figure 3

The different routes to kinetochore biorientation. a Direct simultaneous end-on attachment of sister kinetochores with microtubules from both poles. b The mono-oriented sister chromosomes are pushed in an anti-poleward manner by PEF to increase the probability that the opposing sister kinetochore can make a direct end-on attachment with a microtubule from the opposite pole. c The chromosomal Ran-GTP gradient assists microtubule nucleation from the kinetochore, which may then bind directly to microtubules from the distal pole. d The mono-oriented chromosome is transported towards the distal pole along an existing kinetochore fiber by the plus-end directed motor, CENP-E, which binds to the unattached sister kinetochore. This increases the chance of encountering a microtubule emanating from the distal pole

Preventing and correcting malorientations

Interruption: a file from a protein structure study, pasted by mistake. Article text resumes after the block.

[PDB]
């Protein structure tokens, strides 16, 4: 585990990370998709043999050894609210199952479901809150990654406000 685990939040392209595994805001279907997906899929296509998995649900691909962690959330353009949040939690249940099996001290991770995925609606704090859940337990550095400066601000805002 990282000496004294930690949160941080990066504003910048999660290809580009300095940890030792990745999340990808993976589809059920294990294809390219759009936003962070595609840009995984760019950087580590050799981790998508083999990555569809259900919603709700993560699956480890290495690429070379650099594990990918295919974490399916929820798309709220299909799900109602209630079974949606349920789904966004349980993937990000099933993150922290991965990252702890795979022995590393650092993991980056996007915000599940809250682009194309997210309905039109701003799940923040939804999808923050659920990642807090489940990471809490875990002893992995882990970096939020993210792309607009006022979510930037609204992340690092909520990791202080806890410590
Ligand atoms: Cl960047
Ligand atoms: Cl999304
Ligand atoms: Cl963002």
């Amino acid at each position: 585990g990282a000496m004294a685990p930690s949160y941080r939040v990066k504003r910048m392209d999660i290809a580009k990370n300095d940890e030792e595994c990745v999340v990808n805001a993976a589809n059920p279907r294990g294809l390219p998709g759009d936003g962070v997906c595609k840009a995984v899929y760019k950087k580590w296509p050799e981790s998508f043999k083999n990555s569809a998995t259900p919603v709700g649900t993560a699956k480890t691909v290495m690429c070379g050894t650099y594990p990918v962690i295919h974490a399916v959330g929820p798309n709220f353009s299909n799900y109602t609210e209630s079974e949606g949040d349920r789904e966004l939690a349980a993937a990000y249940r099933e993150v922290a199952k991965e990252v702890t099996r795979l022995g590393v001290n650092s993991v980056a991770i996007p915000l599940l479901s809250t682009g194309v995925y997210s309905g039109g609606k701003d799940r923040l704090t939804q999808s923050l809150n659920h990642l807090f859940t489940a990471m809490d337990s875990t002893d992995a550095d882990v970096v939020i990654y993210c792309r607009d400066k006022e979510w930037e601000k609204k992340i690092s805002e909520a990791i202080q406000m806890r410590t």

When examining the processes of initial contacts and biorientation, one realizes that chromosomes can engage in a variety of erroneous attachments. Indeed, one in every ~200 divisions of human fibroblasts display lagging chromosomes during anaphase [94]. These laggers are a result of merotelic attachments, in which one kinetochore binds microtubules from both poles. Another type of misattachment is called syntely, in which both sister kinetochores have made attachments to microtubules emanating from the same pole. Although predicted to be quite a common event in the early phases of mitosis, the technical challenge of visualizing very transient syntelic attachments in unperturbed mitosis has made it difficult to estimate what the frequency of syntely is. Both merotelic and syntelic attachments need to be corrected for biorientation and error-free chromosome segregation to occur. The process of error-correction was beautifully visualized in cells that were allowed to build a bipolar spindle from a monopolar starting point [84]. In cells with a monopolar spindle, obtained by blocking the activity of the kinesin-5 family member Eg5, many chromosomes have syntelic attachments. Re-activation of the Eg5 motor drives bipolarization of the spindle and all the previously formed syntelic attachments are subsequently corrected [84]. Importantly, the correction process depends entirely on the Aurora B kinase. Inhibition of Aurora B during bipolar spindle formation prevented error-correction and resulted in bipolar spindles with many unaligned, syntelic chromosomes [84]. Similarly, adding Aurora B inhibitors during normal mitosis results in many persistent syntelic and merotelic attachments [9597], suggesting that these attachments occur in every cell division and are both normally corrected by Aurora B.